Handbook of Research on Venture Capital: Volume 2
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Handbook of Research on Venture Capital: Volume 2

A Globalizing Industry

  • Handbooks in Venture Capital series

Edited by Hans Landström and Colin Mason

This Handbook charts the development of venture capital research in light of the global financial crisis, starting with an analysis of the current venture capital market and the changing nature of the business angel market. Looking at governance structures; the performance of venture capitalists in terms of investments, economic impact and human capital; geographical organization of business angels and venture capital global ‘hotspots’; this book also analyses the current state of venture capital research and offers a roadmap for the future.
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Chapter 5: Venture capital firms: a human capital perspective

Dirk De Clercq and Dimo Dimov

Extract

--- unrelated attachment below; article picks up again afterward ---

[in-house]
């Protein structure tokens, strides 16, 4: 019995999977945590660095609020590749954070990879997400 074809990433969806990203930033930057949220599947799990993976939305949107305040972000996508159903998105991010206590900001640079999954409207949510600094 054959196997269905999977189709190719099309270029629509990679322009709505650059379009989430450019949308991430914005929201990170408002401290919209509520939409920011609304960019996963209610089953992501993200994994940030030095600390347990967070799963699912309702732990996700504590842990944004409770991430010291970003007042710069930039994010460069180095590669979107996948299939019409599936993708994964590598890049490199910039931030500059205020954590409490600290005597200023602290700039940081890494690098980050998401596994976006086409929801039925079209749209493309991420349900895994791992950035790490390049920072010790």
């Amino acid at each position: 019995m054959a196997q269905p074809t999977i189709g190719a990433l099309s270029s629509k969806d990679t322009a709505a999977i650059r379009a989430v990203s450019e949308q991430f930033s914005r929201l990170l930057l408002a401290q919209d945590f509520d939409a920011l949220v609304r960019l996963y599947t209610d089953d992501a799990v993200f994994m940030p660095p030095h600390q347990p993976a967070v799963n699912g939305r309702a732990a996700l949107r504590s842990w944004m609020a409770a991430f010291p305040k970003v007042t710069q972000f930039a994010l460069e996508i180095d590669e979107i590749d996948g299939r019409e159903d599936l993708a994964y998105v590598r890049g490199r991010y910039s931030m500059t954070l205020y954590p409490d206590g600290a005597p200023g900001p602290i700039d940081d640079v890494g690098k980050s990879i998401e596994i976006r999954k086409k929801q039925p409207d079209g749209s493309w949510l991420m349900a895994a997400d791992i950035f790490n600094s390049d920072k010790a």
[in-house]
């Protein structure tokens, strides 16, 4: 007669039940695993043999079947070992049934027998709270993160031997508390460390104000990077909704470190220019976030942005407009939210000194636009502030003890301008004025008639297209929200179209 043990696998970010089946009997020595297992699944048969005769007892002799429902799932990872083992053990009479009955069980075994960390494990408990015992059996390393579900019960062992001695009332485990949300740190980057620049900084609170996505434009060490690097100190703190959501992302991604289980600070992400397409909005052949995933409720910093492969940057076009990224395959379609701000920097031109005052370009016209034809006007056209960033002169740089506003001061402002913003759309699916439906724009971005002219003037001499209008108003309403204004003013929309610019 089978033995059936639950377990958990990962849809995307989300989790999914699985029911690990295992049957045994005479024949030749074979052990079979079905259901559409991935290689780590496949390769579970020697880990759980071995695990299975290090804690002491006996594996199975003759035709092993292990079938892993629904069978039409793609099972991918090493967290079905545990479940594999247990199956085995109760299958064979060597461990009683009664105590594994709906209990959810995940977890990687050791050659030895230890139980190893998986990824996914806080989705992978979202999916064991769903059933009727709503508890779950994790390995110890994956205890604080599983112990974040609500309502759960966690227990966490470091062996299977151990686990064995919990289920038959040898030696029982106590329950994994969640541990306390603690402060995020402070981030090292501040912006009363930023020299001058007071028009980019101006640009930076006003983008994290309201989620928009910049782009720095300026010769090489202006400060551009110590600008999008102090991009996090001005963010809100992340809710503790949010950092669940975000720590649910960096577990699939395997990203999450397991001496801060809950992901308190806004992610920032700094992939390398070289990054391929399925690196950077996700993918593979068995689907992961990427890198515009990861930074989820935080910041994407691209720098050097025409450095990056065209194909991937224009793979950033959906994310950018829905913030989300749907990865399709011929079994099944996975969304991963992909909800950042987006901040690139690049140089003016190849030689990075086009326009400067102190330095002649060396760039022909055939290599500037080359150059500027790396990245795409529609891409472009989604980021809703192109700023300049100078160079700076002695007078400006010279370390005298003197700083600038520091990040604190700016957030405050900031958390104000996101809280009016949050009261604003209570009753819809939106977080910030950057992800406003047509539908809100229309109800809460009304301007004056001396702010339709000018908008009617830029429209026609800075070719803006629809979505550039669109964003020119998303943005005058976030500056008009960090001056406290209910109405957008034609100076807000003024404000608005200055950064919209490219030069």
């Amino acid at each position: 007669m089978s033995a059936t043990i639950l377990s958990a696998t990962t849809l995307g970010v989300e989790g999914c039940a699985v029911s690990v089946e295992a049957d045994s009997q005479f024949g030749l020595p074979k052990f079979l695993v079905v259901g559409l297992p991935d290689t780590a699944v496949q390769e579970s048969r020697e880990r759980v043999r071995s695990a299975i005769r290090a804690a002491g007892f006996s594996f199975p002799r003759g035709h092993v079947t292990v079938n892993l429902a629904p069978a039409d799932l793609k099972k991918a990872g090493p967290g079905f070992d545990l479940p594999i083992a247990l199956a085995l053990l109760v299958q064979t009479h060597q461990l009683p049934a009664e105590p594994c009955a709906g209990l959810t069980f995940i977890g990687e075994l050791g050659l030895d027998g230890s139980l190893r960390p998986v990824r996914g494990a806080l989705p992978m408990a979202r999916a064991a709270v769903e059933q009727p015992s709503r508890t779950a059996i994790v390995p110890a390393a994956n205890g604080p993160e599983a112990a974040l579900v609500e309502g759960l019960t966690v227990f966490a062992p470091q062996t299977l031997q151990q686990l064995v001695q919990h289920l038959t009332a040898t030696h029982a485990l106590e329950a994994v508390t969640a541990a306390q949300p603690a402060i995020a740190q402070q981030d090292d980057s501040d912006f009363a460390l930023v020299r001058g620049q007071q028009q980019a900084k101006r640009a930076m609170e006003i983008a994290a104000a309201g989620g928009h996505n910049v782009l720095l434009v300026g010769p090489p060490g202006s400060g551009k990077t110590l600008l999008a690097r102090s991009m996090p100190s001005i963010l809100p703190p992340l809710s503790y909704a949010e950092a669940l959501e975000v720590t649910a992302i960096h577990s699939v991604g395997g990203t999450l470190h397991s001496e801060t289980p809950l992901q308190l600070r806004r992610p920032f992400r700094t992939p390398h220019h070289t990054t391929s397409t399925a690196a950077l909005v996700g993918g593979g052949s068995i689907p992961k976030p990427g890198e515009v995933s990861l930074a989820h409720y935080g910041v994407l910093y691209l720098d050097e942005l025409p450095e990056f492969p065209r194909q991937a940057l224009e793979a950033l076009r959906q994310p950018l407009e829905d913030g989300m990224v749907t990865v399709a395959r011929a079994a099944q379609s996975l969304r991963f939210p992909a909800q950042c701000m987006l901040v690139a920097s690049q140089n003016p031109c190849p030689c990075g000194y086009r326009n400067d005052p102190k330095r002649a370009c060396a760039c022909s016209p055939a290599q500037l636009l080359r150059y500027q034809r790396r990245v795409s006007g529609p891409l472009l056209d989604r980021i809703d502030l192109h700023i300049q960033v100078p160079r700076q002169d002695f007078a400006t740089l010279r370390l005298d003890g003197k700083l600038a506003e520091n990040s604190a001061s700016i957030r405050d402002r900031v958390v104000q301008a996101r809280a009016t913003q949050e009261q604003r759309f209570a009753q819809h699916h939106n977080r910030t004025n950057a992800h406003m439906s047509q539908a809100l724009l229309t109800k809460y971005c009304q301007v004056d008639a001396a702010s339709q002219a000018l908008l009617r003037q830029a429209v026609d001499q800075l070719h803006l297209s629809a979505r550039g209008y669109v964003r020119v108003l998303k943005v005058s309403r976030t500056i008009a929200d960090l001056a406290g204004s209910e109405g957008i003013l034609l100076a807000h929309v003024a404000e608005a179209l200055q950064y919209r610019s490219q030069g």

Recent decades have been characterized by a wave of technological changes with profound social and economic impacts. Among the many contributors to the rapid increase in the extent and nature of technological innovations, we note the emergence and availability of venture capital to fund new ideas (Florida and Kenney, 1988; Hsu and Kenney, 2005; Kortum and Lerner, 2000). Venture capital allows entrepreneurs to explore the merits of various technologies, beyond the sometimes rigid confines of large corporations (Florida and Kenney, 1988), which means uncertain but interesting ideas can be tested in practice. The venture capital model, in which risky ideas receive funds in exchange for company ownership, has been immensely successful (Gompers and Lerner, 2001), and thus the venture capital (VC) industry has expanded not only in scale but also across borders, making VC a critical research topic. Early academic writing and practical discourse on VC has largely treated it as a homogeneous concept, with a focus on what venture capitalists typically do (Sahlman, 1990). Yet the proliferation of VC firms and the apparently wide disparity in their performance has prompted a new focus on understanding the factors that can explain such differences. Venture capital in these studies entails a human side, such as the role of partners’ human capital in investment processes and outcomes. Research has shown that variations in human capital can explain differences in both the types of investments VC firms make (for example Dimov et al., 2007) and the performance of those investments (for example Dimov and Shepherd, 2005). Research in this area is thus both important and vibrant.

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